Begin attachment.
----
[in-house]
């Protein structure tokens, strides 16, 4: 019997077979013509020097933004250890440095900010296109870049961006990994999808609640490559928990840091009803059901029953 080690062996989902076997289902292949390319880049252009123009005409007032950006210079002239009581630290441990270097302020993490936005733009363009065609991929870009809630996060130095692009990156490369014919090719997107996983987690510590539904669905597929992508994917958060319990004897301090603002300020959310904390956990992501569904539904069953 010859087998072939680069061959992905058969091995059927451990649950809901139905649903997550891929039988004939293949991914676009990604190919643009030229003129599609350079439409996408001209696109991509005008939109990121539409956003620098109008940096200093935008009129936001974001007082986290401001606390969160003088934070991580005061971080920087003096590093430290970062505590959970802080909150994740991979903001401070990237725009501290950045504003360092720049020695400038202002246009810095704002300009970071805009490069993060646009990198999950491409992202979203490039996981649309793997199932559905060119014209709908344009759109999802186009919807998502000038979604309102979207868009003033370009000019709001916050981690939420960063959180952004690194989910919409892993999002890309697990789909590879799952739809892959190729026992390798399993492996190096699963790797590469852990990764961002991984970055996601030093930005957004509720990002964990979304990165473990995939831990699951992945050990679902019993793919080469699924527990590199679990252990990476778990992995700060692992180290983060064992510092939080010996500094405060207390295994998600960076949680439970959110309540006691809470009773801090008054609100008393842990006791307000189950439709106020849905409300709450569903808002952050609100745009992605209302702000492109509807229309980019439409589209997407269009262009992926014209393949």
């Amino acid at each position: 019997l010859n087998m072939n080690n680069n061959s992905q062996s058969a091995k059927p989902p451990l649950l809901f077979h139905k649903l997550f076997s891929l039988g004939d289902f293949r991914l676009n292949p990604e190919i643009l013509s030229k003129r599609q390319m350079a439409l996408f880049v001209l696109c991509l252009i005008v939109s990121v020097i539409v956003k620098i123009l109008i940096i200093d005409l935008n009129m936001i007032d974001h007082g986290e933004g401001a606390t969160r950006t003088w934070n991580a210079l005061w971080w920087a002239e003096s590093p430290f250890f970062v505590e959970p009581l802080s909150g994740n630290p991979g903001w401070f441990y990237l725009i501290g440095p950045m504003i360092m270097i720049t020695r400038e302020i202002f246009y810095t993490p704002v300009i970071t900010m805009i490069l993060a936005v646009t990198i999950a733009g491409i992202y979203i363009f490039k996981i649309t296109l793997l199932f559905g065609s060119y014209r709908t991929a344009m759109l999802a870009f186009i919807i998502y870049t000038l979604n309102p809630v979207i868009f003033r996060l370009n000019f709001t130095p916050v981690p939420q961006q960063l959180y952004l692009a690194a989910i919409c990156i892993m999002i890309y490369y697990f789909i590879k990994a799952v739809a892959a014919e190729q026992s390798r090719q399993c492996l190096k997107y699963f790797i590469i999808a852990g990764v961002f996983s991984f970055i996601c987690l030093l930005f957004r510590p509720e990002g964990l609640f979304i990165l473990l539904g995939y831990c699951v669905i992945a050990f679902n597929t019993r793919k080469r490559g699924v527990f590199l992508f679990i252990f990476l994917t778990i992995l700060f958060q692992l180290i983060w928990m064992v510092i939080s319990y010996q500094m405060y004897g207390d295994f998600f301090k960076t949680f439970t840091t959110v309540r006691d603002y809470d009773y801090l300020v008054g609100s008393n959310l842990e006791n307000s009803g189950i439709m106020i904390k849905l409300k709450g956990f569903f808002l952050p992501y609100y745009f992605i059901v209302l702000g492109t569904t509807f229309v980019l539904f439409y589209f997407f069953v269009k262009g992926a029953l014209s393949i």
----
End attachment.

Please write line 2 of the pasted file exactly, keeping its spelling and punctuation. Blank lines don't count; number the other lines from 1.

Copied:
């Protein structure tokens, strides 16, 4: 019997077979013509020097933004250890440095900010296109870049961006990994999808609640490559928990840091009803059901029953 080690062996989902076997289902292949390319880049252009123009005409007032950006210079002239009581630290441990270097302020993490936005733009363009065609991929870009809630996060130095692009990156490369014919090719997107996983987690510590539904669905597929992508994917958060319990004897301090603002300020959310904390956990992501569904539904069953 010859087998072939680069061959992905058969091995059927451990649950809901139905649903997550891929039988004939293949991914676009990604190919643009030229003129599609350079439409996408001209696109991509005008939109990121539409956003620098109008940096200093935008009129936001974001007082986290401001606390969160003088934070991580005061971080920087003096590093430290970062505590959970802080909150994740991979903001401070990237725009501290950045504003360092720049020695400038202002246009810095704002300009970071805009490069993060646009990198999950491409992202979203490039996981649309793997199932559905060119014209709908344009759109999802186009919807998502000038979604309102979207868009003033370009000019709001916050981690939420960063959180952004690194989910919409892993999002890309697990789909590879799952739809892959190729026992390798399993492996190096699963790797590469852990990764961002991984970055996601030093930005957004509720990002964990979304990165473990995939831990699951992945050990679902019993793919080469699924527990590199679990252990990476778990992995700060692992180290983060064992510092939080010996500094405060207390295994998600960076949680439970959110309540006691809470009773801090008054609100008393842990006791307000189950439709106020849905409300709450569903808002952050609100745009992605209302702000492109509807229309980019439409589209997407269009262009992926014209393949």